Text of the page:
“We plan on doing two things,” says Callahan. “No. 1 is having brighter and more effective point-of-sale materials, pushing the savings that go hand-in-hand with multiple purchases.” Callahan’s position is that he’s willing to “sacrifice a bit of margin percentage for a larger ring.
“The other strategy that we are following,” Callahan continues, “is we are not waiting for the customer to come to us.” To that end, Green Oil Co. store staffers deliver coupons for free bags of ice to construction sites and coupons for fresh Krispy Kreme donuts to area business offices and manufacturing plants.
The chain has been rewarded with increased store traffic. “We are finding a grateful clientele coming back to redeem coupons and buying candy, chips, drinks, cigarettes and so on,” says Callahan.
More on candy in the C-store
New product issues notwithstanding, candy and convenience have long been a winning combination, and that continued to be the case last year, as NACS State of the Industry statistics attest. Candy came in at No. 6 on the list of Top 10 Gross Margin Dollar Contributors in Convenience Stores, accounting for 5.7 percent of gross margin dollars.
C-Store Merchandising the Masterfoods Way
A new study from Masterfoods USA concludes that reducing SKUs in the convenience-store candy set makes it easier for consumers to shop and thus fosters sales.
As its name suggests, the Masterfoods USA “Vertical Vantage Merchandising” study conducted by in-store research company Sorensen Associates advocates a vertically configured set. The following are some additional insights from the study.
• Eliminate SKUs with low sales/profit and focus on keeping top-sellers in stock for a more profitable candy category.
• Currently point-of-sale signage focuses on price, but price has minimal effect on the purchase decision.  
• Point-of-sale materials should stimulate craving through strong appetite appeal and be visible from the store entry to drive shoppers to the aisle.
• Have the candy aisle on the path to the beverage vault because impulse candy purchasers are usually coming to the store for a beverage.

According to the NACS report, candy category gross margin for the year was 45 percent, which is trending up nicely from 43.4 percent in 2004 and 44.8 percent in 2005, after reaching 45.5 percent in 2003.  
“The category is doing very well,” observes Derek Schmitt, director of merchandising for Town & Country Foods Stores, San Angelo, Texas. “It’s a nice margin-builder for the store.”
And convenience retailing expert Bishop sees the potential to further develop the category. Based on customer research for a national convenience store retailer, Willard Bishop discovered that only 30 percent of shoppers who entered a convenience store actively shopped the candy section. Of those who shopped, 61 percent were converted to purchasers.
“Candy…is probably underdeveloped,” says Bishop, “and could be leveraged more by improving the number of placements throughout the store.”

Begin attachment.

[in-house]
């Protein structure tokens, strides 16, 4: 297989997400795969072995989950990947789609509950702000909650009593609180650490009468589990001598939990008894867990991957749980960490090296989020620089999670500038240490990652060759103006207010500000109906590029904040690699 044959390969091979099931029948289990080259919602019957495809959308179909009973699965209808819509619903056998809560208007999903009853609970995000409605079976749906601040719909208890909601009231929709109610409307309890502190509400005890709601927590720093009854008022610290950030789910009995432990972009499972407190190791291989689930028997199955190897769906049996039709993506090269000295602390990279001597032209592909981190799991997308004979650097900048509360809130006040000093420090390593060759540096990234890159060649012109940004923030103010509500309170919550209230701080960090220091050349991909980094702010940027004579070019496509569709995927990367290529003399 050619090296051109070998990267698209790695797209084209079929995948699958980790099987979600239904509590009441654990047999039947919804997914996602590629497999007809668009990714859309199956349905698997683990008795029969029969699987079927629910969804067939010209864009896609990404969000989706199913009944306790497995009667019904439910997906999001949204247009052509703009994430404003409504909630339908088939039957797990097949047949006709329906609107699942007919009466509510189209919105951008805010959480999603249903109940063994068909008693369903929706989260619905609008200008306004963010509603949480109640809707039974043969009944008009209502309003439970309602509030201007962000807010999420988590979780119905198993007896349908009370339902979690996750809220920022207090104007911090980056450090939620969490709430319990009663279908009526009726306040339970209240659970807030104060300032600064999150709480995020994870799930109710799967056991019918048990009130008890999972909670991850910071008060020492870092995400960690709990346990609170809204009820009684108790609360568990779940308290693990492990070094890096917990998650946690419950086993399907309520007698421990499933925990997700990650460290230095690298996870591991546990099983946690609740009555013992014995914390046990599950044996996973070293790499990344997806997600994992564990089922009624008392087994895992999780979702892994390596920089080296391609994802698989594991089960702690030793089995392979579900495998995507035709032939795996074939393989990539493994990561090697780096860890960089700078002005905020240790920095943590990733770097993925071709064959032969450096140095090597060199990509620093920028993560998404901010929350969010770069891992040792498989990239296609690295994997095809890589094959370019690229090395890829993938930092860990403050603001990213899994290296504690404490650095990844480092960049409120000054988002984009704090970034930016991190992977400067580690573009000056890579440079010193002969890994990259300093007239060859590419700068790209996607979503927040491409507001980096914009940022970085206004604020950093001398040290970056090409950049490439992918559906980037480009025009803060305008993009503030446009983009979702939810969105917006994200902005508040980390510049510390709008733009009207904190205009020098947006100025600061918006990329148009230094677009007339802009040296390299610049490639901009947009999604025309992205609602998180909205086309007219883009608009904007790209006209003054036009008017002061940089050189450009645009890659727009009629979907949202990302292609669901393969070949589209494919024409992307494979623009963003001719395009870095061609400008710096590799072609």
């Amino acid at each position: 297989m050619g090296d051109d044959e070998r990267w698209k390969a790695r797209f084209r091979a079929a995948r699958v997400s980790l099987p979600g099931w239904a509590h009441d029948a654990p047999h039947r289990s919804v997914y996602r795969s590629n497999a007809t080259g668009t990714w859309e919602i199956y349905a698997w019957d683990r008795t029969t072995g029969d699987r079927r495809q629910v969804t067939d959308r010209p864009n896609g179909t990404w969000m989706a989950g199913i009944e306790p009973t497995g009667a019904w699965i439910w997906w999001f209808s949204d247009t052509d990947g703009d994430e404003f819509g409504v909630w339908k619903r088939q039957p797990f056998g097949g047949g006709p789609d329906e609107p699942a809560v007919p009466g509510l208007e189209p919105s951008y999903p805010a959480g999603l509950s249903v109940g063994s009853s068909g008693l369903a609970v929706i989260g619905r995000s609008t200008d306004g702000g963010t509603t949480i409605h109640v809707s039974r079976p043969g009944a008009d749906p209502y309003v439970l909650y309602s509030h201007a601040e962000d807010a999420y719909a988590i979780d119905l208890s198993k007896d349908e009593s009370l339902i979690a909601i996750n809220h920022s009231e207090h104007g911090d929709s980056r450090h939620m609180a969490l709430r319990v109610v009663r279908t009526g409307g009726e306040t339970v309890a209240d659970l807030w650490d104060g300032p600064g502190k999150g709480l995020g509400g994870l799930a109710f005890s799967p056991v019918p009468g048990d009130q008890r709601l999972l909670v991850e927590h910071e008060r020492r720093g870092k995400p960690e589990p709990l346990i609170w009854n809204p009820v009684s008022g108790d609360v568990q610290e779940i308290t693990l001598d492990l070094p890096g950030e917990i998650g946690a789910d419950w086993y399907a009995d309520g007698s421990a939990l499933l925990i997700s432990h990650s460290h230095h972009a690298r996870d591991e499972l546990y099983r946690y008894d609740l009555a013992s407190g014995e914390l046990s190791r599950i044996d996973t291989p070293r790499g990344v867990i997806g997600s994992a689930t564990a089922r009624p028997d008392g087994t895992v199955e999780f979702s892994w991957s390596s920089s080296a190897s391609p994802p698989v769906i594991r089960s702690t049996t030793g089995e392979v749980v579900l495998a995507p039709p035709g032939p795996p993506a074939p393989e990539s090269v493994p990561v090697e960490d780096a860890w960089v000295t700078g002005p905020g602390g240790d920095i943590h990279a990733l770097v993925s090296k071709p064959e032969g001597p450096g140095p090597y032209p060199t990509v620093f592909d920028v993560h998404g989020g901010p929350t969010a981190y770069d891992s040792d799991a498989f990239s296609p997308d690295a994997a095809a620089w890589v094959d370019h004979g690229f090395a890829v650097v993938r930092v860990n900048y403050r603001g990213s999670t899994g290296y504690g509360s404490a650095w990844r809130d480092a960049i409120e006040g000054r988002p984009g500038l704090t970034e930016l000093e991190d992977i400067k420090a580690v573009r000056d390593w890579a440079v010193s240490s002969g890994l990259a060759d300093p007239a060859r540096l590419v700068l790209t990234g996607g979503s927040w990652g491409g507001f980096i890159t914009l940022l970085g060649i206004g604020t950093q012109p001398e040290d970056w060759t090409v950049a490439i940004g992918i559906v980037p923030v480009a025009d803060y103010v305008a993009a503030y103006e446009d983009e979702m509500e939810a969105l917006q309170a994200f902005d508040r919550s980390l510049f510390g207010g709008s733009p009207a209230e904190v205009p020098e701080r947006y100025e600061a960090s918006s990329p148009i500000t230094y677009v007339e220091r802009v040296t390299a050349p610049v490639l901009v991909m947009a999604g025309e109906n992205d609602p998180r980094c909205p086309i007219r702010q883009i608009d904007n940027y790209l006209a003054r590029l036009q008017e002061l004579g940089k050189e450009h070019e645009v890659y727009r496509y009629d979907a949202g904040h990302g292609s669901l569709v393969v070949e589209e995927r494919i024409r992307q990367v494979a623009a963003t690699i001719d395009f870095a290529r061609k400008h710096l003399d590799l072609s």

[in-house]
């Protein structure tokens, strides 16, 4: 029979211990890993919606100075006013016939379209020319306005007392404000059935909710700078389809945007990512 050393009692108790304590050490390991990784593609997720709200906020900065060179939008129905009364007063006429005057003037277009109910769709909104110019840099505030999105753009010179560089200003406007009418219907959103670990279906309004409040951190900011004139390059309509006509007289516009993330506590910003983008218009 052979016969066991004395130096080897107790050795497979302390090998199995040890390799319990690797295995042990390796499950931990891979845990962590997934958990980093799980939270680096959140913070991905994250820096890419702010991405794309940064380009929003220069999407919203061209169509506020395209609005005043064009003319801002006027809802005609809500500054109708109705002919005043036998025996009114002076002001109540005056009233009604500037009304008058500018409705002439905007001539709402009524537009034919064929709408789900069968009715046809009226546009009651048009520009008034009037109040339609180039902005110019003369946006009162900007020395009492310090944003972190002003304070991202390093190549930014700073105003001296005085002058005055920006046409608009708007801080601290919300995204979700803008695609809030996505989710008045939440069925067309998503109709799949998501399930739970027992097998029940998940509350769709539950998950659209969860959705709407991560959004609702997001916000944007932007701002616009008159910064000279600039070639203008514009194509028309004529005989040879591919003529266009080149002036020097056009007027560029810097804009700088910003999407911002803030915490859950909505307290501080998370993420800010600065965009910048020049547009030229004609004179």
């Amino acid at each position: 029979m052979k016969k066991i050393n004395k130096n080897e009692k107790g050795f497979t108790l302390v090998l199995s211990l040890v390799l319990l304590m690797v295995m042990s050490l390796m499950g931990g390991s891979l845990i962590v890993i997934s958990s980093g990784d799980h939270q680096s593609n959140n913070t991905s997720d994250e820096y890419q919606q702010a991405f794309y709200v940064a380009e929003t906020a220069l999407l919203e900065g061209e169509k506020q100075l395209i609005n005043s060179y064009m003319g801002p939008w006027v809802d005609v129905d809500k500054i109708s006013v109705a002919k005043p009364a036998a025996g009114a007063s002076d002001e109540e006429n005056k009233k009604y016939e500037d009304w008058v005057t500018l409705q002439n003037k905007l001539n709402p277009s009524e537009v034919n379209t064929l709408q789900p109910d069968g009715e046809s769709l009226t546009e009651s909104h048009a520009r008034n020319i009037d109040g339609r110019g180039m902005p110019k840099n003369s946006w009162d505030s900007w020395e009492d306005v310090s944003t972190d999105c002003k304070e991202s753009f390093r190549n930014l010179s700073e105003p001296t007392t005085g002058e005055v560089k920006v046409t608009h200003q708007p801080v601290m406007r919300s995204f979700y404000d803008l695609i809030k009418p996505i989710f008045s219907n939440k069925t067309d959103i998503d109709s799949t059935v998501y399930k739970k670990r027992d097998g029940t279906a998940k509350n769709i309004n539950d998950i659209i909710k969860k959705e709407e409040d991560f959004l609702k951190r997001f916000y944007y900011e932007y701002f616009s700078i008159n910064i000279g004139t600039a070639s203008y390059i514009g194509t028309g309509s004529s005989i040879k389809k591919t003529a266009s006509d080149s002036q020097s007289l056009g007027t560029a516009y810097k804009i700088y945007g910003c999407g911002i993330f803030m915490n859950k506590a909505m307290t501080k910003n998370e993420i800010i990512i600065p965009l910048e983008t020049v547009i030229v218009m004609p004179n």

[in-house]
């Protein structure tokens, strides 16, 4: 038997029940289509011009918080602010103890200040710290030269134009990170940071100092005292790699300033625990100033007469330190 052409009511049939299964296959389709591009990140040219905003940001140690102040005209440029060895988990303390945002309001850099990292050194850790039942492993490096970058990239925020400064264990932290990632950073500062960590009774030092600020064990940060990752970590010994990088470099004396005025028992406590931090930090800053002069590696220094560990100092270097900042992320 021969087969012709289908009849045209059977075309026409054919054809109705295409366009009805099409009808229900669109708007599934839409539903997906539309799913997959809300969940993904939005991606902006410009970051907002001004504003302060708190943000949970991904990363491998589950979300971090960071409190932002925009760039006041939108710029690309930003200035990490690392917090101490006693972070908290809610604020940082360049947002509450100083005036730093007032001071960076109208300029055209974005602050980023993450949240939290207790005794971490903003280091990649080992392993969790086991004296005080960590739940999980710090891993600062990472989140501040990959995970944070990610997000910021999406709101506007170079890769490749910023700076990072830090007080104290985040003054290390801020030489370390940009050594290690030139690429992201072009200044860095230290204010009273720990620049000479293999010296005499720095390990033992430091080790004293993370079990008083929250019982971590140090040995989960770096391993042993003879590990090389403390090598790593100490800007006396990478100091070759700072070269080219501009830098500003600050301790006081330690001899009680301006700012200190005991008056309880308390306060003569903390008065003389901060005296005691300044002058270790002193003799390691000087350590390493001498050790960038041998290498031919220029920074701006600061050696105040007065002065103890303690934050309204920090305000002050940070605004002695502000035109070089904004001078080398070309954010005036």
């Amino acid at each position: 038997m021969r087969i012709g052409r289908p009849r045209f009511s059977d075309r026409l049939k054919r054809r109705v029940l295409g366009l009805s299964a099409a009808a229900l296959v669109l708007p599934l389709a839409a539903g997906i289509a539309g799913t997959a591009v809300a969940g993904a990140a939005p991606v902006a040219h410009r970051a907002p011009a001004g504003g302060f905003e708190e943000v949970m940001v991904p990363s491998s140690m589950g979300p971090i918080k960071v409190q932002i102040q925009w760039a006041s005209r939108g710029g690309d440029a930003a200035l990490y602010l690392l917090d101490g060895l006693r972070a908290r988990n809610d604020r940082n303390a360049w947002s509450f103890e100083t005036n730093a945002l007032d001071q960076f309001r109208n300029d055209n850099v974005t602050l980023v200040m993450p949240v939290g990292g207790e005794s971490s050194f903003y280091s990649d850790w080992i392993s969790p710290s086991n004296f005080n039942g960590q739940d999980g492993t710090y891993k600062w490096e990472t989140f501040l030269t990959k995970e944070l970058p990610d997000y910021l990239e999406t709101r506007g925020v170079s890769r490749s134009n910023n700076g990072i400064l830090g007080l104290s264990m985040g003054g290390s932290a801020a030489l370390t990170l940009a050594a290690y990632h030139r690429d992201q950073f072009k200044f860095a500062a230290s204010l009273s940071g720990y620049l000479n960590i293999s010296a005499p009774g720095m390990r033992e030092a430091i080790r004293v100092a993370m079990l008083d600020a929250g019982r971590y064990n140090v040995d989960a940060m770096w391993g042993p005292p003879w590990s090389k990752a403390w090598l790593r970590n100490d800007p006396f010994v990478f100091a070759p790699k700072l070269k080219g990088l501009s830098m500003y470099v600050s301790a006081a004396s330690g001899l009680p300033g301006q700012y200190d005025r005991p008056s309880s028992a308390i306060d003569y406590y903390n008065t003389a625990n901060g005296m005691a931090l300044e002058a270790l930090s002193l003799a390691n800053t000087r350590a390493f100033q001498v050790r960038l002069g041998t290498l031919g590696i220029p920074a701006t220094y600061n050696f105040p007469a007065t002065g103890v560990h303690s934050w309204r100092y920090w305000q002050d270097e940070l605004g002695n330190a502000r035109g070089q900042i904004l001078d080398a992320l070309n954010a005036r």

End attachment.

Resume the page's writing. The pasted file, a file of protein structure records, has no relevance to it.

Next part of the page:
Certainly its healthy margin structure should provide incentive for convenience retailers to promote candy. “On a margin basis, if a retailer can sell one more candy bar vs. another salty snack, they generate a larger percent of profit which also can translate to a higher penny profit per unit sold,” says Bishop.
Because candy purchases are so highly impulsive (46 percent of candy purchases were unplanned or partially planned as compared to the store average of 29 percent, according to Willard Bishop statistics), the category responds well to strong merchandising and consumer promotion, both in-store and at the pump.  
The future
Just as convenience retailers develop their own distinctive approaches to candy merchandising, so the channel will continue to evolve with a variety of distinct convenience-store concepts emerging, experts predict.
“Retailers have told us they are looking at their business based on its position in the marketplace,” says Bishop. The ones who operate most effectively will identify their niche and build their business around it.
Retailing expert Thom Blischok, president, Global Retail, Information Resources Inc., expects to see two key format delineations within the channel — limited assortment, quick trip “express experience” stores and “convenience service centers,” which cater to consumers with options ranging from concierge service to floral shops to dry cleaners.
Convenience Store Number Cruncher*
$569.4 billion – Total Convenience Store Sales
145,119 – Number of Convenience Stores
42% – Household Penetration (down from 52% in 1997)
$13 – Average Dollars Spent per Trip (up from $7 in 1997)
15 – Average Number of Shopping Trips per Year: (up from 13 trips in 1997)
26 – Number of seconds the average consumer spends browsing the C-store candy section

*For 2006
Sources: The Nielsen Company’s “U.S. Consumer Dynamics
Across Channels & Categories,” April 2007/Homescan 2006, NACS “State of the Industry,”  “Vertical Vantage Merchandising” from Masterfoods USA and Sorensen Associates